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When can I make a substitution?Printable

When can I make a substitution?
Substitutions may be made, by EITHER team, with the permission of the referee, at any stoppage in play. Examples of situations in which a substitution may be requested include:
  • Any time the ball has gone out of play and the match will be restarted with a throw-in, goal kick, corner kick, kick-off, or dropped ball.
  • Any time the referee has stopped play so that a player with an injury may be tended to.
  • Any time the referee has stopped play to award a direct or indirect free kick.

How Do you Conduct a Substitution?
If a coach wishes to substitute a player, and it is a time that they are permitted to make a substitution (see above), then the coach must FIRST get the referee's permission for the substitution to occur.
  1. Prepare

    Before requesting a substitution, the coach should have identified the players to go in, and have them ready to enter the game from the half-way line.

  2. Request

    At an appropriate time, get the referee's attention, usually by yelling "Sub Ref".

  3. Call Off Players

    AFTER receiving permission from the referee to perform a substitution, call off the players who are to be replaced. Unless the referee tells you otherwise, the players should exit the field at the half-way line on your side of the field.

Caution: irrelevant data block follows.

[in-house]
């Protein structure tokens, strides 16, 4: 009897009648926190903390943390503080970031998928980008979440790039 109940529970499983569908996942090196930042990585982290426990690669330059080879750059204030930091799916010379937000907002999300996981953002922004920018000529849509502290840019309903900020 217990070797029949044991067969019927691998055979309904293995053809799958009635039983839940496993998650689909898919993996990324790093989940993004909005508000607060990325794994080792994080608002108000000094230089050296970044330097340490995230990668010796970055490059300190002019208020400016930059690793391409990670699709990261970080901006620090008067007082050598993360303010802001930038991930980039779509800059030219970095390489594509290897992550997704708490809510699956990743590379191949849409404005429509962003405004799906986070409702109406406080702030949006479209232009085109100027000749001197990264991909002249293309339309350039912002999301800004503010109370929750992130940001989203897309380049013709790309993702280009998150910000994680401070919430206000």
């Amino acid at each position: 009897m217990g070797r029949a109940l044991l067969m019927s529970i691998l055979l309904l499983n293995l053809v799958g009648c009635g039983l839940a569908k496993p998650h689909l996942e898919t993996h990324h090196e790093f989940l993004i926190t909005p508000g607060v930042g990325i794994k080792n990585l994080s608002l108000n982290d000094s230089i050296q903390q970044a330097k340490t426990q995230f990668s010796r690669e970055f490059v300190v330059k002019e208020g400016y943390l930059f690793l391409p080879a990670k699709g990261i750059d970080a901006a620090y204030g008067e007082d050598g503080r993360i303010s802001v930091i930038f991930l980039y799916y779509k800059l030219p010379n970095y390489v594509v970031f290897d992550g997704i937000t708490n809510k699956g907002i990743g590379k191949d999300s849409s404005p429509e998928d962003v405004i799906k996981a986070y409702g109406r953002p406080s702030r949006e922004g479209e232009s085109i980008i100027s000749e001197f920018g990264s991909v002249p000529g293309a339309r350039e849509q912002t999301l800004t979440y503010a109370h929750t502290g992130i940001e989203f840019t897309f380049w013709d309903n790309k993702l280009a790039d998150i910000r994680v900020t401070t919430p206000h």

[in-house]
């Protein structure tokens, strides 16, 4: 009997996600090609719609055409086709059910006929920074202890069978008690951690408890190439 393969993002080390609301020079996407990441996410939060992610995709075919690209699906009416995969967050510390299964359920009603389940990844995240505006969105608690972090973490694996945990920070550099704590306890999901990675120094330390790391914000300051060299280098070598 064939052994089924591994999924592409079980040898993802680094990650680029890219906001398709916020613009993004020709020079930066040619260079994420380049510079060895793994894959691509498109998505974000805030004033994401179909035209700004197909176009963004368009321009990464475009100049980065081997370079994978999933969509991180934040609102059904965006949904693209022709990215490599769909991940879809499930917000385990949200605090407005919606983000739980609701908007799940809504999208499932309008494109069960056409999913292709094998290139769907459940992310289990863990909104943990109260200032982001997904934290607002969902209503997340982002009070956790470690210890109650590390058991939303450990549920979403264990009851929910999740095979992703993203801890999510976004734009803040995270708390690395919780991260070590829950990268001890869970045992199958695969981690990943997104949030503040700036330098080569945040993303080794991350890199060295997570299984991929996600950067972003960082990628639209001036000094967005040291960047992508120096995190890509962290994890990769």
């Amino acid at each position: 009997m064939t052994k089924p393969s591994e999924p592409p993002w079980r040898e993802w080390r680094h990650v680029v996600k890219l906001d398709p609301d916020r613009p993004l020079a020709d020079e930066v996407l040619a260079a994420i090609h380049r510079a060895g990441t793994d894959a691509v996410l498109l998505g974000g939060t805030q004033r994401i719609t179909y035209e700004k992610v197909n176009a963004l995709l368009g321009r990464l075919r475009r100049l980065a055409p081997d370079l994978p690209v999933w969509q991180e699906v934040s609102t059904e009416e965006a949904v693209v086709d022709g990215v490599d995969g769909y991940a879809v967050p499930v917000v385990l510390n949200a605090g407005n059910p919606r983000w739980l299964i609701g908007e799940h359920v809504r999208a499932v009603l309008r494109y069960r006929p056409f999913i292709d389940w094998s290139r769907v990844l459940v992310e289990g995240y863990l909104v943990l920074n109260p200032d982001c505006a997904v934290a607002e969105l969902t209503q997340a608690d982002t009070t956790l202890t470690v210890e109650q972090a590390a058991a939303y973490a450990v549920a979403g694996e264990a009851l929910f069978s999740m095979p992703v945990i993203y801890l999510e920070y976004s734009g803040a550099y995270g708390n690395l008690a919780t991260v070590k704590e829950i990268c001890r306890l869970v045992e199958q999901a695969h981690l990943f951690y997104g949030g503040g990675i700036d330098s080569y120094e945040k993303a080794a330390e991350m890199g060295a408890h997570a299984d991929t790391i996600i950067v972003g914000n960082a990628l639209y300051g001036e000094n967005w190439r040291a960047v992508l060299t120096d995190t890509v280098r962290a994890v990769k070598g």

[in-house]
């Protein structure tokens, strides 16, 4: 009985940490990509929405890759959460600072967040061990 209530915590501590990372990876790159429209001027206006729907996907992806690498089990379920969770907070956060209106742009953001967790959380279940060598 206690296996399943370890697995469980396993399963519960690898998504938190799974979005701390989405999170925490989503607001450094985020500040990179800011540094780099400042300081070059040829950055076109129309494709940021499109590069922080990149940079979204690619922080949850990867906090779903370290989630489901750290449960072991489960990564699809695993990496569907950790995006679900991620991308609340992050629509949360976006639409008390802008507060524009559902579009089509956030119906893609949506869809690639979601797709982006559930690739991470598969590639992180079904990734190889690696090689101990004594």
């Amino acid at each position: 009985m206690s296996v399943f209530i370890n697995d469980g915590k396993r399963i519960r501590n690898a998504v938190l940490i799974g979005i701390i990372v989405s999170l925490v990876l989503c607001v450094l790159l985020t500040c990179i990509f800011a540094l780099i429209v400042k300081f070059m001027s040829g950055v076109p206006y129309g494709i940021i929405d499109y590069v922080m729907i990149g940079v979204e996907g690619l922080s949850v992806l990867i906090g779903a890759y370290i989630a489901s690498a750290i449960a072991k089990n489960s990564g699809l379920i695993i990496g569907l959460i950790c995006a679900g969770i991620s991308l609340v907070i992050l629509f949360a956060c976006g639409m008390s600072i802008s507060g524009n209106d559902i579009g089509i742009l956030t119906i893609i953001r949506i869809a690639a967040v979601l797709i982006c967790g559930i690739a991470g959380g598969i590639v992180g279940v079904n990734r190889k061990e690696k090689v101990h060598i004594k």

4. Send On Players

    You may send on replacement players ONLY after the referee gives permission for them to enter the field. Note that the FIFA laws of the game require that a player may not enter the field until AFTER the player they are replacing has left the field. In youth matches, especially younger youth matches, a referee may give permission for the replacement to enter the match before the player they are replacing has completely exited the field. This helps speed youth matches in which there are many subsitutions. However, the referee is not required to do so, and if substitutions get 'confusing' may certainly require that the FIFA laws of the game be followed.

  5. Changing Goalkeepers

    If you are changing goalkeepers, you should specifically inform the referee that you are doing so. This is normally done by yelling "sub ref". Then, when the referee gives permission for the substitution to begin, the coach would yell "keeper change" or some similar phrase to inform the referee. Changing goalkeepers, especially in younger youth matches, may require additional time as equipment is changed. Advising the referee that a goalkeeper change is happening helps make sure the referee doesn't restart the game while the new goalkeeper is struggling to put on equipment.

It is easy to confuse youth soccer rules, especially for those that participate in school leagues, which may have different rules. For those participating in WSYSA sanctioned play, please note: